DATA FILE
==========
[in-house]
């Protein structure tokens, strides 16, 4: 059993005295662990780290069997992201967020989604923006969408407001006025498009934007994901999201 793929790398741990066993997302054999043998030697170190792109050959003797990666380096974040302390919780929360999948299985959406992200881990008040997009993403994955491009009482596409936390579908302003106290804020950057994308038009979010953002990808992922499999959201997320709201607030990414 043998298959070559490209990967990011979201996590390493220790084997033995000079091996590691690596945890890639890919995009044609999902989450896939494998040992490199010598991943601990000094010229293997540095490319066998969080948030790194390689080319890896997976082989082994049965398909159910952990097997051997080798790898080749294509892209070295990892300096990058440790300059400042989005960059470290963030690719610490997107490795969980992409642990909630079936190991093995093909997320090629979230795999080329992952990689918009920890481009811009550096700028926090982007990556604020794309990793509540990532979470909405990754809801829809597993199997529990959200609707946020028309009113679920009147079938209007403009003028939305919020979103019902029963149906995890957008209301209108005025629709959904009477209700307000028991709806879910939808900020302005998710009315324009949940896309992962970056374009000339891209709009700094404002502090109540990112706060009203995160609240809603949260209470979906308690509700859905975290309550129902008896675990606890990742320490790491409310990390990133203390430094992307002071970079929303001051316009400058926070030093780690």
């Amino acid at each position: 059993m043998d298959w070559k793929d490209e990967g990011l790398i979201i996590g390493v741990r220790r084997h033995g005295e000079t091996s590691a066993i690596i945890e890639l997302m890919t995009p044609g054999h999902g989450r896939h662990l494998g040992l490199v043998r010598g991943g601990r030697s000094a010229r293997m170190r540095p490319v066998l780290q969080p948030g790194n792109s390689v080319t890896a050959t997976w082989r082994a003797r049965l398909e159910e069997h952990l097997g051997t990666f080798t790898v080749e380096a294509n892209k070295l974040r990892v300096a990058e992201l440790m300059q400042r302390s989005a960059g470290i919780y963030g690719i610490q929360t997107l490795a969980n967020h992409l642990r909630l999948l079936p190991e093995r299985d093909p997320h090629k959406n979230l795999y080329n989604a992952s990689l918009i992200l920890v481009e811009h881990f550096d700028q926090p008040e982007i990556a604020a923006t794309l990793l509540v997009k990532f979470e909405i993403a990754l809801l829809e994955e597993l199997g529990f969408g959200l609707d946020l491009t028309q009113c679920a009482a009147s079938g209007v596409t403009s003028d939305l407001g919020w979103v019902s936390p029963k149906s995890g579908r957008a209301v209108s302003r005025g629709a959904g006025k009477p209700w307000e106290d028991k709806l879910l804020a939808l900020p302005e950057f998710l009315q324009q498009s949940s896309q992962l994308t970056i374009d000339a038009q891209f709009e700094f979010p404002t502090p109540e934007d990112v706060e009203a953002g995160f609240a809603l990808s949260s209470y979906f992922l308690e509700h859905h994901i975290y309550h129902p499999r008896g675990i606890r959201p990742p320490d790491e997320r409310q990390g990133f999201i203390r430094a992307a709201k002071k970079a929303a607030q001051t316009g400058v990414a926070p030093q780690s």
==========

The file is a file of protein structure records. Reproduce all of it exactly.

[in-house]
């Protein structure tokens, strides 16, 4: 059993005295662990780290069997992201967020989604923006969408407001006025498009934007994901999201 793929790398741990066993997302054999043998030697170190792109050959003797990666380096974040302390919780929360999948299985959406992200881990008040997009993403994955491009009482596409936390579908302003106290804020950057994308038009979010953002990808992922499999959201997320709201607030990414 043998298959070559490209990967990011979201996590390493220790084997033995000079091996590691690596945890890639890919995009044609999902989450896939494998040992490199010598991943601990000094010229293997540095490319066998969080948030790194390689080319890896997976082989082994049965398909159910952990097997051997080798790898080749294509892209070295990892300096990058440790300059400042989005960059470290963030690719610490997107490795969980992409642990909630079936190991093995093909997320090629979230795999080329992952990689918009920890481009811009550096700028926090982007990556604020794309990793509540990532979470909405990754809801829809597993199997529990959200609707946020028309009113679920009147079938209007403009003028939305919020979103019902029963149906995890957008209301209108005025629709959904009477209700307000028991709806879910939808900020302005998710009315324009949940896309992962970056374009000339891209709009700094404002502090109540990112706060009203995160609240809603949260209470979906308690509700859905975290309550129902008896675990606890990742320490790491409310990390990133203390430094992307002071970079929303001051316009400058926070030093780690």
């Amino acid at each position: 059993m043998d298959w070559k793929d490209e990967g990011l790398i979201i996590g390493v741990r220790r084997h033995g005295e000079t091996s590691a066993i690596i945890e890639l997302m890919t995009p044609g054999h999902g989450r896939h662990l494998g040992l490199v043998r010598g991943g601990r030697s000094a010229r293997m170190r540095p490319v066998l780290q969080p948030g790194n792109s390689v080319t890896a050959t997976w082989r082994a003797r049965l398909e159910e069997h952990l097997g051997t990666f080798t790898v080749e380096a294509n892209k070295l974040r990892v300096a990058e992201l440790m300059q400042r302390s989005a960059g470290i919780y963030g690719i610490q929360t997107l490795a969980n967020h992409l642990r909630l999948l079936p190991e093995r299985d093909p997320h090629k959406n979230l795999y080329n989604a992952s990689l918009i992200l920890v481009e811009h881990f550096d700028q926090p008040e982007i990556a604020a923006t794309l990793l509540v997009k990532f979470e909405i993403a990754l809801l829809e994955e597993l199997g529990f969408g959200l609707d946020l491009t028309q009113c679920a009482a009147s079938g209007v596409t403009s003028d939305l407001g919020w979103v019902s936390p029963k149906s995890g579908r957008a209301v209108s302003r005025g629709a959904g006025k009477p209700w307000e106290d028991k709806l879910l804020a939808l900020p302005e950057f998710l009315q324009q498009s949940s896309q992962l994308t970056i374009d000339a038009q891209f709009e700094f979010p404002t502090p109540e934007d990112v706060e009203a953002g995160f609240a809603l990808s949260s209470y979906f992922l308690e509700h859905h994901i975290y309550h129902p499999r008896g675990i606890r959201p990742p320490d790491e997320r409310q990390g990133f999201i203390r430094a992307a709201k002071k970079a929303a607030q001051t316009g400058v990414a926070p030093q780690s």